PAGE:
Making the most of a new life

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Post-holiday blues or the start of something big?


We have just come back from two weeks’ holiday and it is safe to say that we all had a great time. This was confirmed to me when the boys, and especially Jake, were acting very strangely on the way home. It took some time to find out why this was, but Jake eventually told us that he was sad that our holiday was over.

This made me both happy and sad at the same time. Happy because it showed that he had really enjoyed himself, but sad because it took me back to the great holidays I recall from my own childhood. This is because Jake’s reaction reminded me of my own, perhaps when I was a little older, response of being really upset in the car on the way back and having a little cry to myself when we got home. I had my own pang of sadness this week when I saw the familiar streets, buildings and buses around our home. It suddenly hit me that we were not away any more.

For me, and clearly Jake too, there is something very special about being away from home in an environment that is different from that we experience everyday; it somehow removes us from the stresses and strains of everyday life especially if, as I did (well most of the time), we switch of the data roaming and resist the temptation to go online. It marks a freedom from our normal daily lives.

That is perhaps why coming back home is so hard no matter how good our daily lives might be. Jake and me seem not to be alone in this as the BBC recently reported on the things we like least about coming back off holiday. We find that we somehow want to maintain the holiday spell and not see it disappear into the past.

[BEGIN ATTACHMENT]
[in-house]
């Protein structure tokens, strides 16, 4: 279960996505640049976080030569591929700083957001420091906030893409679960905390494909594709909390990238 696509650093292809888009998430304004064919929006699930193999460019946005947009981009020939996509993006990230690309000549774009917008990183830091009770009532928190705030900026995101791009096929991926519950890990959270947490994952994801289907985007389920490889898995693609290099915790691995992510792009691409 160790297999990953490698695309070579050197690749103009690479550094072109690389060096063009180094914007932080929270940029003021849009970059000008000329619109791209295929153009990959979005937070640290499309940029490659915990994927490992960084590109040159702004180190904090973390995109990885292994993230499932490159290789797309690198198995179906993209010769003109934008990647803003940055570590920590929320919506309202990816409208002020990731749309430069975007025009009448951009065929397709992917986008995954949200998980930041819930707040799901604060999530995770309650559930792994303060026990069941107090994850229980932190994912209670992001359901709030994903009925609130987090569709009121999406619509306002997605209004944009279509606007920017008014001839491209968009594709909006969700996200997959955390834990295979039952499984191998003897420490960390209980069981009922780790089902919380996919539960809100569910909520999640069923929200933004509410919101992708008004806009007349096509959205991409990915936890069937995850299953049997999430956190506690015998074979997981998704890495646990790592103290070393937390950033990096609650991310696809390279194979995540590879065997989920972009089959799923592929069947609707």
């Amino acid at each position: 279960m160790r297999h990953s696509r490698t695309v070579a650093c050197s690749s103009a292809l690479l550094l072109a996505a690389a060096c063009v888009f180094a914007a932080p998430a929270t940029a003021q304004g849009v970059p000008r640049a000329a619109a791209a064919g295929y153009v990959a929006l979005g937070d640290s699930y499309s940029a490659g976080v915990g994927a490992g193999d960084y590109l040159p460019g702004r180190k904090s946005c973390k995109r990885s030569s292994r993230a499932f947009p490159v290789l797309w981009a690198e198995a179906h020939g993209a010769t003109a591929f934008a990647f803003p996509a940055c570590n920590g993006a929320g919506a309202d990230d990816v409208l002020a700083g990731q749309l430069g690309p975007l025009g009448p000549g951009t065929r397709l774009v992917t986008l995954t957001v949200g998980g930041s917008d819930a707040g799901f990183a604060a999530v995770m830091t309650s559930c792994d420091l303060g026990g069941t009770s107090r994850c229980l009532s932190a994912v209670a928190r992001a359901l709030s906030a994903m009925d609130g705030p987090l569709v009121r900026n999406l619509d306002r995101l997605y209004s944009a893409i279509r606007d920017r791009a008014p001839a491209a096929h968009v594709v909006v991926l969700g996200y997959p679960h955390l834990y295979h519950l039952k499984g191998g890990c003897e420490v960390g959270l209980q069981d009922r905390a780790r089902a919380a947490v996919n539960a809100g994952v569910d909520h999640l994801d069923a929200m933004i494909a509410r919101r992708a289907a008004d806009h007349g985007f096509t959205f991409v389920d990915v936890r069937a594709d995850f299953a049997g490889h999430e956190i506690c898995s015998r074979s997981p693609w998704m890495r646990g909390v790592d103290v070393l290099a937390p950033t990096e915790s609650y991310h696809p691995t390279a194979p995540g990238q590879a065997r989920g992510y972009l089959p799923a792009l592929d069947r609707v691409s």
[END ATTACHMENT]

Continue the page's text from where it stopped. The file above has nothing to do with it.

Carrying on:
This is perhaps particularly the case this year when the weather has been so good, and the summer has been more like those that we tend to remember from our own childhood. True I do remember sitting in a static caravan, rain pouring down the windows and playing board games to pass the time. More often, though, I remember days on the beach, swimming in the sea, walks through sunlit woods and bright promenades, melting ice cream and ‘helping’ with the harvest on my Uncle’s farm. I remember the sort of summer we had this year.


Having time away also allows us to reflect about those things that we do and do not like about our lives. Can we make our daily lives more like those we spent on holiday, or at least carry something over from our break? Do we want to find a new job? Could we be spending more time with our families like we did over the summer? Or does that thought just fill us with dread? Did we not get a break yet really need one?